We have a very long waiting list of people who want to gather chestnuts. If you are new to our You-Pick, your name goes to the bottom of the list. If you can only come on a weekend, it may be years before you get a chance to gather chestnuts. If you can come on a Tuesday, Wednesday or Thursday you have a much better chance of getting to gather chestnuts. Call or email us to get on our list. We will call you when dates open up to see if you can come.

2016 Chestnut You-Pick Prices:
If you want to keep all the nuts you pay $2.50/pound for everything you picked up.  We discount that price by 25 cents if you come on a Tuesday, Wednesday or Thursday. On these middle of the week days the price is $2.25 pound.

If you don’t want all the nuts, we will sort the nuts by size and you will pay a higher price, but only take what you want.
Small: $2.50/pound,   Medium and Large: $2.75/pound,   X-Large $3.00/pound

And we will pay you 50¢ for each pound of chestnuts you gather and don’t take home.

Be sure to bring water and snacks. It takes about one hour for one adult to gather 10 – 30 pounds of nuts.

Maps and directions are available or call if you need help finding us.
But be warned, we are outside a lot this time of year . Be ready to leave a message.

Agroforestry – Comfortable Income from only 10 Acres

Sometime in December 2014 Tom Wahl made a claim on the Practical Farmers of Iowa list serve that 16 families could make a living farming on 160 acres using an agroforestry system. Below he gives more details on his claim. Edits have been added.

These figure comes from my own personal experience in growing and marketing chestnuts, plus yield data from the University of Missouri Center for Agroforestry and from Kansas State University. The full answer would be long and complicated. I am working on a book (to be published by Chelsea Green Co.) that will explain this all in detail, but for now I will give the “short” answer.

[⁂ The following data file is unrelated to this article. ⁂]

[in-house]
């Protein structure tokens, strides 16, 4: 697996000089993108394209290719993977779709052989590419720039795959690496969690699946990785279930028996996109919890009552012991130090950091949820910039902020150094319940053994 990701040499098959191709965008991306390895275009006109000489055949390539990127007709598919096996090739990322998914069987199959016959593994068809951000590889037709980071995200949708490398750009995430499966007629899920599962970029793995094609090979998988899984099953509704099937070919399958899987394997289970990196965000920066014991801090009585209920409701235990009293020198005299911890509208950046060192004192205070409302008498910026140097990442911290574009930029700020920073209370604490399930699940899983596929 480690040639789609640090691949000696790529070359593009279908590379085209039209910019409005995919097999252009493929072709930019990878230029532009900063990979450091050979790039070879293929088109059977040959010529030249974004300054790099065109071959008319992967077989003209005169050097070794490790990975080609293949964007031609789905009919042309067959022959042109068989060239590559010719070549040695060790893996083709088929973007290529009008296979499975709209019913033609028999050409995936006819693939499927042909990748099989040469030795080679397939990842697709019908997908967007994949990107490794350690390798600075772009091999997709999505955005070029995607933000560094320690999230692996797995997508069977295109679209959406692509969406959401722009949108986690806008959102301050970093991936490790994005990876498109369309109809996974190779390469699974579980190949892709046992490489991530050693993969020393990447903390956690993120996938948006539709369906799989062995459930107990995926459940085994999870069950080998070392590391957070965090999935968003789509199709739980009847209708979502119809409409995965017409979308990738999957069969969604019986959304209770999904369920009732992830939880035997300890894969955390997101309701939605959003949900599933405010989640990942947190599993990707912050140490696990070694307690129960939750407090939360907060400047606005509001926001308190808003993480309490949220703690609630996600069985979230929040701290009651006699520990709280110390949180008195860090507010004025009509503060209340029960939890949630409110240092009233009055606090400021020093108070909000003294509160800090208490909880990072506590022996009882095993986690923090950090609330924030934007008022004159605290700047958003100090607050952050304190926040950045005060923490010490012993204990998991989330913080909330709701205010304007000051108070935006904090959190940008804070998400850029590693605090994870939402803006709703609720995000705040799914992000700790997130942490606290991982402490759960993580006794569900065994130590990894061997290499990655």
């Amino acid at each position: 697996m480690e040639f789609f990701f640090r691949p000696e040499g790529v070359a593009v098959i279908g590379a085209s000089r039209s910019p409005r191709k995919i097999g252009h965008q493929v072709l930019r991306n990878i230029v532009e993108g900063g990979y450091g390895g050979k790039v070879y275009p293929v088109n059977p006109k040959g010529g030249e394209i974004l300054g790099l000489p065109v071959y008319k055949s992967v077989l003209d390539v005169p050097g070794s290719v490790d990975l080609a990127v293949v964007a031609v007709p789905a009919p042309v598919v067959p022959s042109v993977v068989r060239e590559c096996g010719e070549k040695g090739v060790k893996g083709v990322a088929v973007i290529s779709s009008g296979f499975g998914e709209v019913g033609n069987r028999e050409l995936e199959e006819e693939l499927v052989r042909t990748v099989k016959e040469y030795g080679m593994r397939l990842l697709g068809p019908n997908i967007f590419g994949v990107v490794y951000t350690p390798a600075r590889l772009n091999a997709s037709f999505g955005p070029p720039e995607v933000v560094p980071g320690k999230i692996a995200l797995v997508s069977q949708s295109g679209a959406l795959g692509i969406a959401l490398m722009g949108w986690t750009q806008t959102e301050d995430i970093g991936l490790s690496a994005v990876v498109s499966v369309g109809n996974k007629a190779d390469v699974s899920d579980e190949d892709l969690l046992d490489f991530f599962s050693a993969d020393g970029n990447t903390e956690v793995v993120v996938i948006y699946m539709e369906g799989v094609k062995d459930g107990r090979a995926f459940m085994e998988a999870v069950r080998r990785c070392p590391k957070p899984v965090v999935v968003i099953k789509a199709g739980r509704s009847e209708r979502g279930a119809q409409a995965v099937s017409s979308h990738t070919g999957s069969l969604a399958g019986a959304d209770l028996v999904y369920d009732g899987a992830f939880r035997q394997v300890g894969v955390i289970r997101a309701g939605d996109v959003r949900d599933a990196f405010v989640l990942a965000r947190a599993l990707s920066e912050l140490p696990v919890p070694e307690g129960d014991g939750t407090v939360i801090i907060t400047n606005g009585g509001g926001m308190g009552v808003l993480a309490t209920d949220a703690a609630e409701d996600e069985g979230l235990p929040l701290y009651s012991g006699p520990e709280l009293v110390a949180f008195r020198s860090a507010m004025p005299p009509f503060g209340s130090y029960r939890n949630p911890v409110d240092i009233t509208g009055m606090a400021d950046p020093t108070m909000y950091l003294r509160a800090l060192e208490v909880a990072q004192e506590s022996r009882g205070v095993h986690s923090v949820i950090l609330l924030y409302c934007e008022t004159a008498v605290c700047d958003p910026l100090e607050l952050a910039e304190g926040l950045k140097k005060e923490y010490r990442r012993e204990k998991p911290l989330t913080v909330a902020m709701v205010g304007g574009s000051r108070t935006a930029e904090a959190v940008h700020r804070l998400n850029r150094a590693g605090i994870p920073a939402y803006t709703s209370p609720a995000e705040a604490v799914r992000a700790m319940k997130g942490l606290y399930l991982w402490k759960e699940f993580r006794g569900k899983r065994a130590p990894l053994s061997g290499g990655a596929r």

As you could probably guess, the most important component in my agroforestry system is chestnuts. I have been telling people for years that one reasonably fit adult should be able to manage 10 acres of chestnuts by his or herself (labor for harvesting being the limiting factor). 10 acres of chestnuts, well managed on a good site, should be able to produce 3500 to 4000 lbs per acre of nuts, for a total of 35,000 to 40,000 lbs on the 10 acres. This would be for a “mature” level of production, but that can be reached in 12 to 15 years from the initial planting. In Iowa, the nuts wholesale for $2 to $3 per pound, so the 10 acres should generate $70K to $120K per year.

Chinese Chestnut tree loaded with burs.
Chinese Chestnut tree loaded with burs.

That is just for chestnuts. You could put a pawpaw tree underneath every chestnut tree. Pawpaws are natural understory trees and can produce 50% to 75% of a full crop even in fairly heavy shade. Dr. Patrick O’Malley estimates that pawpaws in Iowa should bear around 14,000 pounds per acre (in full sun). Pawpaws can wholesale for as high as $7 to $10 per pound. [we plan to sell you-pick pawpaws for $4.00/pound in 2015] Under the pawpaws and chestnuts you could add shade-tolerant berry shrubs such as gooseberry, currant, and honeyberry. On the ground, in the more exposed areas, you could grow perennial vegetables such as asparagus, rhubarb, and horse radish. In the shadier areas you could add high-value medicinal plants such as ginseng and goldenseal.
Even though this takes 12 to 15 years to reach this level (and that is assuming no disasters such as extreme weather events), this does not mean there is no income leading up to this point. Chestnuts can begin bearing in as little as two years from planting, and can reach 350 lbs per acre by year 5.
I am sorry that I can’t point you to university research documenting all of these figures, but there just aren’t any universities doing this. The best university info on agroforestry comes from U of Missouri Center for Agroforestry, including a 12 page summary on chestnut growing. – Tom Wahl

Table 1 shows a conservative projected production and income for chestnuts assuming 108 trees/acre and $2/pound selling price.

Year of growth

Pounds chestnut/acre

Gross income/acre


0 0
4 56



432 $864
10 1,512


15+ 3,348


Table 2 shows a conservative projection for pawpaws assuming 108 pawpaw trees/acre (growing under chestnut trees) and $5/pound selling price.

Year of growth Pounds pawpaw/acre Gross income/acre
1-6 0 0
7 216 $1,080
10 756-972 $3,780 – $4,860
11 864-1188 $4,320 – $5,940
14 1,404-1944 $7,020 – $9,720
15 1,620-2,160 $8,100 – $10,800